Celebrating 50 years of publishing a Radical Journal of Geography, 1969-2019
Following the publication of Oli Mould’s paper “Brutalism Redux: Relational Monumentality and the Urban Politics of Brutalist Architecture” at the end of last year (freely available here), and his review of Jessie Brennan’s Regeneration! Conversations, Drawings, Archives & Photographs from Robin Hood Gardens at the start of this year, we’d like draw attention to an event Oli is organising at the Science Museum…
– from 4pm on Friday 27th January in the Science Museum’s Dana Centre in London
The recent nostalgic revisiting of Brutalism as architectural form has been a welcome revival of a much loved architectural form. But many of these narratives are devoid of Brutalism’s powerful aesthetic and political critical concept.
Brutalist buildings are being demolished and new, late-capitalistic and homogenous (often glass and composite-clad) towers erected in their place. Some heritage institutions are resisting this and campaigning to get many brutalist buildings listed in an attempt to preserve their architectural iconography, with the rhetoric one of preserving a historical architectural form against the forces of contemporary urban development. But the history of Brutalism is more than this; it incorporates a radical aesthetic of anti-beauty and sociality.
Critics of Brutalism point to its dehumanising and belittling qualities, which has translated into a political rhetoric that has reduced Brutalism to a style; one that can be dismissed as “ugly” and “out of date”. To counter this, Brutalism’s ethical ideology needs to be recuperated in the service of the style’s defence. Furthermore, Brutalism can have an added political ethic that can critique the current era of urban development. In effect, Brutalism as political architecture is, as Owen Hatherley notes, “dormant…and ready to be recharged”.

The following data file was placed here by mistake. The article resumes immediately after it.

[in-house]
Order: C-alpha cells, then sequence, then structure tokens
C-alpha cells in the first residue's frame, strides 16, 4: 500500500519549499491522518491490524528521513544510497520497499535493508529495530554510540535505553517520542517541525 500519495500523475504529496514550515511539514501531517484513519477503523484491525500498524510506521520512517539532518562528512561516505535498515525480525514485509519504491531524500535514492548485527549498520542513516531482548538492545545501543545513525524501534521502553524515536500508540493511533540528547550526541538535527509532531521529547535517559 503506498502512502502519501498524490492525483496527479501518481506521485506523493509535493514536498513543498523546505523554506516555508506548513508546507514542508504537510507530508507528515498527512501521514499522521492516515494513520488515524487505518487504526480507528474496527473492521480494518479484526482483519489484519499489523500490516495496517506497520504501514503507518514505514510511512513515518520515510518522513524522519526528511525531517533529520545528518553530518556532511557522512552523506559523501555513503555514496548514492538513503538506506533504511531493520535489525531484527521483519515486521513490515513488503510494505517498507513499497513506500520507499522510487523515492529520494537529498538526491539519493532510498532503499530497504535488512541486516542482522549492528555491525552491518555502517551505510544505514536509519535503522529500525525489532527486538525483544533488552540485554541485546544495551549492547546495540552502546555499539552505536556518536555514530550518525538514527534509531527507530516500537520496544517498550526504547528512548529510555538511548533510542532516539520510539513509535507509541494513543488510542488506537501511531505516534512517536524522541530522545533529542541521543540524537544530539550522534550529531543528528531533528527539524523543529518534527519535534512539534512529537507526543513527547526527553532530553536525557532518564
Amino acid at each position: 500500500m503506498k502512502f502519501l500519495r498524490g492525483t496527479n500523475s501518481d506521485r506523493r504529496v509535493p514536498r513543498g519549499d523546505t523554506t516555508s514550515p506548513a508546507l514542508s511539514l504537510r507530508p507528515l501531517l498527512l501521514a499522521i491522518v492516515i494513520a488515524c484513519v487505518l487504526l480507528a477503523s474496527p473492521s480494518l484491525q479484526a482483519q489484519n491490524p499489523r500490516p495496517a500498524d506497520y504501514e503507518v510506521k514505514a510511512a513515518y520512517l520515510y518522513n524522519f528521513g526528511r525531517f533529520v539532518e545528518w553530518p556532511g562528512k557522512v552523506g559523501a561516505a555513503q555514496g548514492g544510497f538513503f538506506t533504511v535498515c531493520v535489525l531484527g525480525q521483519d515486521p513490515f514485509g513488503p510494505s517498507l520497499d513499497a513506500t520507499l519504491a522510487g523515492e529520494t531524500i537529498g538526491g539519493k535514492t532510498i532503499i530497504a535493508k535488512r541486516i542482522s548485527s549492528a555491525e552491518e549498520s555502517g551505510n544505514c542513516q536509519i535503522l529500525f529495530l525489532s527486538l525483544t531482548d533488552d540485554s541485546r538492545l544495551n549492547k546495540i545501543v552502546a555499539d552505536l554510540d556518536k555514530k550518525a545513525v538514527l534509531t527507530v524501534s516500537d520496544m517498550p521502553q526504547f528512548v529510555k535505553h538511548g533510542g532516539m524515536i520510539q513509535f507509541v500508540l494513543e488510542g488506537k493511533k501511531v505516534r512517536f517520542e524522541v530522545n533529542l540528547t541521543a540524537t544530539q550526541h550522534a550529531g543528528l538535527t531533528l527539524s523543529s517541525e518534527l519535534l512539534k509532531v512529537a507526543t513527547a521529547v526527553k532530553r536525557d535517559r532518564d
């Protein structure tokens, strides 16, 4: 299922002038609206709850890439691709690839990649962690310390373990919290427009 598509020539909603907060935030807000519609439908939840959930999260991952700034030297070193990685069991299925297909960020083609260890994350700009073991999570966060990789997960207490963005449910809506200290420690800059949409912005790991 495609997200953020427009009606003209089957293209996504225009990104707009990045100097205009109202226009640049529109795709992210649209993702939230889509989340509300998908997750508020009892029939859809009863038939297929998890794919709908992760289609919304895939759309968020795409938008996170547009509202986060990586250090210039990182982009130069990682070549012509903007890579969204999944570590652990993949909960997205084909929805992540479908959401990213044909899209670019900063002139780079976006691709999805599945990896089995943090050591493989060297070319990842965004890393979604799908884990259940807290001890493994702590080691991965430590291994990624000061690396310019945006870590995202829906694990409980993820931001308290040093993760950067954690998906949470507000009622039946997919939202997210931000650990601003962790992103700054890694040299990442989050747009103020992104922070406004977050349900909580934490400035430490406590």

The event will have two sections, tickets will be required for both (links provided below).
4pm-6pm: Panel discussion -“Brutalism Redux: Resuscitating the Urban Politics of Brutalist Architecture” (book tickets here)
Chris Beanland (artist and author of Concrete Concept)
Catherine Croft (Director of the Twentieth Century Society)
Oliver Carpenter (Associate Curator of Infrastructure and Built Environment, Science Museum)
6pm-7.30pm: Drinks reception with exhibition of some of Jessie’s and Chris’ work
7.30pm-9pm: Keynote – “Brutalism in Ruins?” (book tickets here)
Christoph Lindner (School of Architecture and Allied Arts, University of Oregon), with discussant Owen Hatherley (critic and author of Militant Modernism and A Guide to the New Ruins of Great Britain)
Adopting a transnational and comparative approach, this talk examines the connections between brutalist architecture, ruin aesthetics, hipsterfication, and the violence of globalization in locations such as Beirut, Detroit, London, and São Paulo.
Christoph is author of a number of books on the intersection of cities, architecture and the humanities including Cities Interrupted (2016), Imagining New York (2015), Inert Cities (2014) and Globalization, Violence, and the Visual Culture of Cities (2009). He also published essays and articles on art, literature, urban visual culture and urban theory.
This event, which will take place in the Science Museum, is organised by Oli Mould, RHUL, as part of a series co-organised by the Royal Holloway Centre for the GeoHumanities and the Humanities and Arts Research Centre.